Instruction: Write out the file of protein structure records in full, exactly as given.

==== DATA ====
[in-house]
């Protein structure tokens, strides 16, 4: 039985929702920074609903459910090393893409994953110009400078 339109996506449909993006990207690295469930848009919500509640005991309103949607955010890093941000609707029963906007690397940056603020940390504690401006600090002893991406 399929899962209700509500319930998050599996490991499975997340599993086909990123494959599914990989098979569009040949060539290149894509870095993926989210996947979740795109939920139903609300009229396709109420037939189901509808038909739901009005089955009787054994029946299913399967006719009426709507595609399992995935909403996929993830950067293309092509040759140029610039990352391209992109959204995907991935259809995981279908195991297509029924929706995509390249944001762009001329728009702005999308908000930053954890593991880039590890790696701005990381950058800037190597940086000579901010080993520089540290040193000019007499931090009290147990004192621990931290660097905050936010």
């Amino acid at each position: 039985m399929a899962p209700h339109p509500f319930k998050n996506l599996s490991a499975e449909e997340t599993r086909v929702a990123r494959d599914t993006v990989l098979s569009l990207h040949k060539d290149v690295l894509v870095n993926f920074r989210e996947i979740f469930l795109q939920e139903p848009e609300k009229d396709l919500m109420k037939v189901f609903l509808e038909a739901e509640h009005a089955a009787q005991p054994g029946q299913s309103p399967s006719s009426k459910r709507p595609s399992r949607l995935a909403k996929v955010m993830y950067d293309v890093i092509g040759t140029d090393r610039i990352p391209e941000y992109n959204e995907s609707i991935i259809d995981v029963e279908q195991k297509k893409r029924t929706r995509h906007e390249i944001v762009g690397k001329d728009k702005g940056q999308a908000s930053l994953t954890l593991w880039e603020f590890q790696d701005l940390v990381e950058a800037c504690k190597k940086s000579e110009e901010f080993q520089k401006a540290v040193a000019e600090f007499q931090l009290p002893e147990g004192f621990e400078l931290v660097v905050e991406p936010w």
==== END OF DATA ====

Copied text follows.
[in-house]
């Protein structure tokens, strides 16, 4: 039985929702920074609903459910090393893409994953110009400078 339109996506449909993006990207690295469930848009919500509640005991309103949607955010890093941000609707029963906007690397940056603020940390504690401006600090002893991406 399929899962209700509500319930998050599996490991499975997340599993086909990123494959599914990989098979569009040949060539290149894509870095993926989210996947979740795109939920139903609300009229396709109420037939189901509808038909739901009005089955009787054994029946299913399967006719009426709507595609399992995935909403996929993830950067293309092509040759140029610039990352391209992109959204995907991935259809995981279908195991297509029924929706995509390249944001762009001329728009702005999308908000930053954890593991880039590890790696701005990381950058800037190597940086000579901010080993520089540290040193000019007499931090009290147990004192621990931290660097905050936010």
């Amino acid at each position: 039985m399929a899962p209700h339109p509500f319930k998050n996506l599996s490991a499975e449909e997340t599993r086909v929702a990123r494959d599914t993006v990989l098979s569009l990207h040949k060539d290149v690295l894509v870095n993926f920074r989210e996947i979740f469930l795109q939920e139903p848009e609300k009229d396709l919500m109420k037939v189901f609903l509808e038909a739901e509640h009005a089955a009787q005991p054994g029946q299913s309103p399967s006719s009426k459910r709507p595609s399992r949607l995935a909403k996929v955010m993830y950067d293309v890093i092509g040759t140029d090393r610039i990352p391209e941000y992109n959204e995907s609707i991935i259809d995981v029963e279908q195991k297509k893409r029924t929706r995509h906007e390249i944001v762009g690397k001329d728009k702005g940056q999308a908000s930053l994953t954890l593991w880039e603020f590890q790696d701005l940390v990381e950058a800037c504690k190597k940086s000579e110009e901010f080993q520089k401006a540290v040193a000019e600090f007499q931090l009290p002893e147990g004192f621990e400078l931290v660097v905050e991406p936010w």